THE arrest of one of the world’s biggest tech top executives is certainly newsworthy in itself and has understandably grabbed headlines across the globe. But the extradition request for Huawei’s chief financial officer, Meng Wanzhou, following her arrest in Vancouver on Dec 8, has implications beyond just one woman’s legal battle.
The United States wants to try Meng over allegations she covered up links to a subsidiary doing business with Iran, effectively breaching US sanctions. The case for her deportation to the US has been adjourned until Monday. If successful, and Meng is found guilty, she faces up to 30 years in prison.
It’s not the first time the Chinese tech giant has had a run-in with the US authorities. In 2012, the company was identified as a security risk, and only this summer US President Donald Trump signed a bill forbidding the US government from doing business with Huawei.
Huawei is one of the world’s biggest suppliers of network technology that underpins phone and internet communications, but its close ties to the Chinese government have been cause for concern.
China says Meng has done nothing wrong and has demanded her release. But her arrest has ratcheted up tensions further between two superpowers already embroiled is an escalating trade war.
News of the arrest sent shockwaves through global financial markets that were just starting to recover after a dinner between Trump and China’s President Xi Jinping at the G20 Summit appeared to call a truce on their trade spat.
According to the Guardian, Wall Street suffered early losses on Wednesday following news of Meng’s detention.
Shanghai and Tokyo markets also experienced falls of two percent overnight and the sell-off spread to Europe, where markets saw losses of more than three percent.
It was a sharp downturn after an optimistic start to the week due to Trump and Xi’s meeting. The pair agreed to hold off on any further tariff hikes on Chinese goods for 90 days. And made headway in closing America’s US$350 billion trade deficit. The positivity from both sides following the dinner buoyed markets that had been volatile in response to the uncertainty of the tit-for-tat dispute.
But this friendly atmosphere appears to have been short-lived with Meng’s arrest once again shining a spotlight on the fraught relationship.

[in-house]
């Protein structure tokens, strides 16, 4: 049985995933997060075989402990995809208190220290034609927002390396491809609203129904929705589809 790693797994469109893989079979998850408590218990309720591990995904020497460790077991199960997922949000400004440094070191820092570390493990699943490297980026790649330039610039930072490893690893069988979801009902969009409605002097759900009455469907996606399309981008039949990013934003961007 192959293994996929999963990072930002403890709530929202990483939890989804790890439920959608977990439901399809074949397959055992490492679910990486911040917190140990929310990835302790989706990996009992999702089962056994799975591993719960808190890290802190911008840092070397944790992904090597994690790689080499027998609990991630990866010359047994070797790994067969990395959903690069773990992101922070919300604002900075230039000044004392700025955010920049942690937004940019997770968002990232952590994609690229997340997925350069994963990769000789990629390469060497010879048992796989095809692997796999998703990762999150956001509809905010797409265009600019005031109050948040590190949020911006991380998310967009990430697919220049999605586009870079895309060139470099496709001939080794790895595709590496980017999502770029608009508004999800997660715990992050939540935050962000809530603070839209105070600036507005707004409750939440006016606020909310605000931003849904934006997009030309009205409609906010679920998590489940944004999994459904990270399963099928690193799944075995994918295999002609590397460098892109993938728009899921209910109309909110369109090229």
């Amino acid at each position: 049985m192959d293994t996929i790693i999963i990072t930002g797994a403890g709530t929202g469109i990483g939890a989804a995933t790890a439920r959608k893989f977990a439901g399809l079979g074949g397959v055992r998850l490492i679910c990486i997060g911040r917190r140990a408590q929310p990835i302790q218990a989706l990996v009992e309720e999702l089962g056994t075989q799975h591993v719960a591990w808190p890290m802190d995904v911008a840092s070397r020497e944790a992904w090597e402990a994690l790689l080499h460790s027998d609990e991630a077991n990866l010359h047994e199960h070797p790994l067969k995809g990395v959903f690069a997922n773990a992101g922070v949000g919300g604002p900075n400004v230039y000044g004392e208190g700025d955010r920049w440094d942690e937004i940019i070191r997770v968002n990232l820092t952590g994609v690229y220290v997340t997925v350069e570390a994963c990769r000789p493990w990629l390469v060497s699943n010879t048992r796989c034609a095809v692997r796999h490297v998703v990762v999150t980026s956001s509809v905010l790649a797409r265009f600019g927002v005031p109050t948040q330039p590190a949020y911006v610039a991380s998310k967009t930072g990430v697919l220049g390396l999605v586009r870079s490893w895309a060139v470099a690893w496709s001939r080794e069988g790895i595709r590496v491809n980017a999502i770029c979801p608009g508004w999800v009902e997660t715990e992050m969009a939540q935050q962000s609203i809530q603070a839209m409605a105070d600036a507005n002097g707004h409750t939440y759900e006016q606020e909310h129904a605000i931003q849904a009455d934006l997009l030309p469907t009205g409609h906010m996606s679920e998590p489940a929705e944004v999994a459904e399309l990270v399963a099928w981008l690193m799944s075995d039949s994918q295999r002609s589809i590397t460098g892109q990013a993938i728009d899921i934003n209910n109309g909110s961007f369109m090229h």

Huawei is a jewel in China’s glittering tech crown, being the world’s biggest producer of telecom equipment, employing over 180,000 people and operating in over 170 countries and regions. This year, it beat out Apple to move into the spot of second largest smartphone maker.
The company was founded in 1987 by none other than Meng’s father, Ren Zhengfei; making the 46-year-old CFO’s arrest very significant.
While her arrest is unlikely to derail the 90-day truce agreed at the G20, it will probably make it harder to reach an agreement in the allotted timeframe.
While it appears that the timing of Meng’s arrest was coincidental, this is not the impression in Beijing, where the move is seen as a political play to create leverage on trade or cripple Chinese technology companies.
“Huawei is a symbol of pride and success in China, in much the same way as Apple and Microsoft are in the US. Many in China see this [Meng’s arrest] as the US trying not to compete but to disable its competitor. Others see it as another distraction to change the narrative in DC away from Trump’s legal and political troubles,” Einar Tangen, a China political affairs analyst, told Al Jazeera.
“Meanwhile, Huawei has been consistently singled out by America and its security allies as a national security threat – adding these things together makes this look questionable, at best.”
This drive from the US to stop Huawei’s sales has gone international with some of its closest and biggest allies being pressured to stop buying from the company. The governments of the United Kingdom, Australia and New Zealand have all moved to prevent Huawei technology being used in their future 5G mobile phone networks.
Meng’s arrest is another jab in a wider attack and if China feels it’s being unfairly targeted, it’s only a matter of time before they impose some kind of retaliatory measure, according to Kerry Brown, associate fellow for the Asia-Pacific Programme at Chatham House.
“For the moment, it seems that there is no immediate impact but these things linger in the system,” he told Al Jazeera.
“I don’t think the Chinese would be so sophisticated as to just respond directly, overtly and explicitly. They probably will take their revenge in other ways, which are not so straightforward.”